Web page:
Day 2: Weston's graft shows up Kent
By Neil Hallam at Derby
Second day of four: Derbys (159-5) trail Kent (165) by 6 runs
THE police helicopter which spent much of the day monitoring traffic movements around the County Ground was also able to report busy comings and goings in the middle as Kent's batsman capitulated flimsily for 165 in under 44 overs and Derbyshire lost five wickets in moving to within six runs of this total.
The fall of one more wicket would have prompted a mandatory report on the pitch to Lord's but it was poor batting technique rather than any failing on the part of the groundstaff which explained a processional day.
A slow pitch did not encourage fluency but Kent's total amounted to conspicuous under-achievement, a point underlined as Robin Weston grafted to a career-best unbeaten 58 in only his third first-class game since joining Derbyshire from Durham this summer.
Kent's decision to bat first seemed reasonable but from the platform of 70 without loss in 19 overs they made a precipitous descent, at one stage losing seven wickets for 41 in 11 overs as Phil DeFreitas and Kevin Dean prompted a rich assortment of inadequate strokes by the simple expedient of keeping the ball up to the bat.
David Fulton began the collapse with a slice to second slip and Trevor Ward continued it four balls later when he misjudged Dean's late inswinger.
Ed Smith and Nigel Llong wafted round straight ones, Mark Ealham was defeated by a bit of extra bounce and only Matthew Fleming hinted at durability once Carl Hooper had glanced too finely down the legside.
Julian Thompson required stitches and dental treatment after ducking into a short ball from Dominic Cork and retiring hurt but was able to bowl later when Derbyshire's attempt to claim a commanding first-innings lead ran into turbulence.
Michael May played defensively down the wrong line, Michael Slater's uneasy occupation ended with a miscued drive and Derbyshire were left heavily reliant on Weston's tenacity when a testing spell from Dean Headley accounted for Kim Barnett, Matt Cassar and Vince Clarke.
Day 3: Dean hat-trick trips up Kent
By Neil Hallam
THE unreliability of basing firm judgements entirely on bald statistics was underlined at a bleak County Ground as Kevin Dean, whose 14 championship wickets cost almost 39 runs each last season, and Robin Weston, a batsman with a career average of under 10 when he was discarded by Durham in September, gave Derbyshire the platform from which to challenge for their fourth championship victory.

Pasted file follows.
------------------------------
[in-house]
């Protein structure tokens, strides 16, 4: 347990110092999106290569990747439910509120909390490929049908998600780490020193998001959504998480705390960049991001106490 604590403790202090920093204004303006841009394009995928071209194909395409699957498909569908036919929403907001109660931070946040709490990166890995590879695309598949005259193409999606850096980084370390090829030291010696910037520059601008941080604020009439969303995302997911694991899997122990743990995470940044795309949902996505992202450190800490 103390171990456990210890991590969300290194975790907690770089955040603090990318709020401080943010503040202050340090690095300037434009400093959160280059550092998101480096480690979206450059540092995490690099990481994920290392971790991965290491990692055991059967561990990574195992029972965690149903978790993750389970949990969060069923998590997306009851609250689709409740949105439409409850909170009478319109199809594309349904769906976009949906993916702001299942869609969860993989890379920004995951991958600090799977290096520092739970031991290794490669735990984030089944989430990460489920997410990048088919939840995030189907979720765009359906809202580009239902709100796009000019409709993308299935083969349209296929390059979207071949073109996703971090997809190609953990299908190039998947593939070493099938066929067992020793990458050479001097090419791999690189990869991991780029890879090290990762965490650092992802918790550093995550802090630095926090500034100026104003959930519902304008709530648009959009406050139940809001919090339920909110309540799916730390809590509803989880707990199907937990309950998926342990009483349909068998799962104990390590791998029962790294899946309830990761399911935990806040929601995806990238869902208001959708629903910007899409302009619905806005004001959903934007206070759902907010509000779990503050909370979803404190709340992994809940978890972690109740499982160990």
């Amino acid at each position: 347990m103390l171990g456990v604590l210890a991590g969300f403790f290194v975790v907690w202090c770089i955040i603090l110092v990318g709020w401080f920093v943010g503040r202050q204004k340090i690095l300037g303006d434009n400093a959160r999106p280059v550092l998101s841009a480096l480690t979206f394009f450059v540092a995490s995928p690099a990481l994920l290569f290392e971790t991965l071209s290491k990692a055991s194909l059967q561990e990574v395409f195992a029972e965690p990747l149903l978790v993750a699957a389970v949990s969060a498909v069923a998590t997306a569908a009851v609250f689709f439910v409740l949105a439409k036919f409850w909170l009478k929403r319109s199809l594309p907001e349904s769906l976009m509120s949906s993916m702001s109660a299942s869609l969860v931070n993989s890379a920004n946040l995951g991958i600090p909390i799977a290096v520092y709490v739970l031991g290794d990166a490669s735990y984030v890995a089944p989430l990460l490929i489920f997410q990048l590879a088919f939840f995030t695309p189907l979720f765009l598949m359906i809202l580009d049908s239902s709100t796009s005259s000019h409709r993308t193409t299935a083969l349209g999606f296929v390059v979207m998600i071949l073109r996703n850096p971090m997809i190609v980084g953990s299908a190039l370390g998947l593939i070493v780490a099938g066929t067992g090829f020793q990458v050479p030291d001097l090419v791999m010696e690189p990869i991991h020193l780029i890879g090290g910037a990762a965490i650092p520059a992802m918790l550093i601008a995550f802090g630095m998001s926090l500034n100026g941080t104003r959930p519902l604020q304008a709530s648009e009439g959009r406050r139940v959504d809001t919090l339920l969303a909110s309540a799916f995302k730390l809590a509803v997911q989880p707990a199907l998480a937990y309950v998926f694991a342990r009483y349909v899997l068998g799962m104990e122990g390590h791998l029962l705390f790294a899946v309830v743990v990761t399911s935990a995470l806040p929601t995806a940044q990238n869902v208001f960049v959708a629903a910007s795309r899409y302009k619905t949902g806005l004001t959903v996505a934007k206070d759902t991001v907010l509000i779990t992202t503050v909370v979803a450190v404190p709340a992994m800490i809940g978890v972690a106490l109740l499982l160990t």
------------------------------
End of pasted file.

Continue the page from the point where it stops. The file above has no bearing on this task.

Weston's disciplined innings of 97, compiled over 5.5 hours, gave Derbyshire a first-innings lead of 95 in this rain-hit game and their prospects rose sharply when Dean, a young left-arm seamer in prime form, took a hat-trick to plunge Kent into dire straits at 26 for four.
Kent's batting, worryingly flimsy in their collapse to 165 all out in the first innings, was again exposed for lack of application and technique when David Fulton jabbed the second ball of their second innings to second slip via third.
And despite a first-day wash-out, they had much to do to take the game into the final day when Dean, who took his wickets for the season to 35 with four in Kent's first innings, uprooted Ed Smith, Carl Hooper and Nigel Llong in his fourth over.
Smith wafted loosely to gully, Hooper was pinned plum in front by Dean's late inswing and there were scenes of celebration in the middle when Llong glanced down the leg-side before departing with an expression which suggested he had considerable doubt about making contact.
The hat-trick, Derbyshire's first since 1994, was confirmation of a major advance by Dean, whose career seemed stalled by a lack of staying power in 1997.
``He's come on a lot,'' insisted captain Dominic Cork.
Day 4: Derbyshire's spirits given a dousing
By Neil Hallam at Derby
Kent (165 & 129-5) drew with Derbyshire (260)
AN UPBEAT spell of seven days in which Derbyshire reached the semi- finals of the NatWest Trophy, capped Michael Slater and Kevin Dean, beat Kent emphatically in the AXA League and outplayed them in the championship ended in disappointment yesterday.
Their high hopes of a fourth championship win were drowned by rain which permitted only 6.2 overs, Mark Ealham completing an unbeaten half-century as Kent, who resumed nine runs ahead, reached 129 for five to extend their lead to 34 before the umpteenth shower imposed the draw.
And, for a Derbyshire side who still have seven championship games to play, there was a further dousing for the spirits with news that batsman Adrian Rollins, who last played on July 5, is unlikely to reappear this season because of a ``degenerative lumbar disc problem''.
Kent's avoidance of defeat hardly improved the mood of their coach John Wright. ``We've got a problem with our top order and we batted badly again,'' he admitted. ``It's more to do with attitude than technique, so it could well mean a few changes.''